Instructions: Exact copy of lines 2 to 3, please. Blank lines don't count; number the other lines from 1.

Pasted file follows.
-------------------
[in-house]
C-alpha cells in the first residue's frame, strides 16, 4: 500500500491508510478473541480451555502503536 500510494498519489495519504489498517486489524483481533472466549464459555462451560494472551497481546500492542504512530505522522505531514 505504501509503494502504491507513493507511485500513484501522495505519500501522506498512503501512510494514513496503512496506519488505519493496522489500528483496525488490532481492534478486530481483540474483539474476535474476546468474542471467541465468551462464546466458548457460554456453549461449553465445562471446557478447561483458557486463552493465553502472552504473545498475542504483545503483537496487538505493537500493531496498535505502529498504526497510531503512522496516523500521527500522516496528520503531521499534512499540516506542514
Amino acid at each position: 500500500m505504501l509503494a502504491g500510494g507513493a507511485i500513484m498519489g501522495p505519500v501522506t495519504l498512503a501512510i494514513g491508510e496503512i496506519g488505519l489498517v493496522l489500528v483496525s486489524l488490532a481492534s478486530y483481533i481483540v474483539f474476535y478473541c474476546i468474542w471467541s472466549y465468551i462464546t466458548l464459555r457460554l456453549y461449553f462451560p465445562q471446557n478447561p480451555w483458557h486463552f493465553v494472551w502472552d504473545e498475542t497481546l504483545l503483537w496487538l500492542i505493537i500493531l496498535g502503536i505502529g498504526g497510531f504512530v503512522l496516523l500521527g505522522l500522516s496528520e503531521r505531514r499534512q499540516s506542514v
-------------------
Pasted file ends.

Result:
C-alpha cells in the first residue's frame, strides 16, 4: 500500500491508510478473541480451555502503536 500510494498519489495519504489498517486489524483481533472466549464459555462451560494472551497481546500492542504512530505522522505531514 505504501509503494502504491507513493507511485500513484501522495505519500501522506498512503501512510494514513496503512496506519488505519493496522489500528483496525488490532481492534478486530481483540474483539474476535474476546468474542471467541465468551462464546466458548457460554456453549461449553465445562471446557478447561483458557486463552493465553502472552504473545498475542504483545503483537496487538505493537500493531496498535505502529498504526497510531503512522496516523500521527500522516496528520503531521499534512499540516506542514
Amino acid at each position: 500500500m505504501l509503494a502504491g500510494g507513493a507511485i500513484m498519489g501522495p505519500v501522506t495519504l498512503a501512510i494514513g491508510e496503512i496506519g488505519l489498517v493496522l489500528v483496525s486489524l488490532a481492534s478486530y483481533i481483540v474483539f474476535y478473541c474476546i468474542w471467541s472466549y465468551i462464546t466458548l464459555r457460554l456453549y461449553f462451560p465445562q471446557n478447561p480451555w483458557h486463552f493465553v494472551w502472552d504473545e498475542t497481546l504483545l503483537w496487538l500492542i505493537i500493531l496498535g502503536i505502529g498504526g497510531f504512530v503512522l496516523l500521527g505522522l500522516s496528520e503531521r505531514r499534512q499540516s506542514v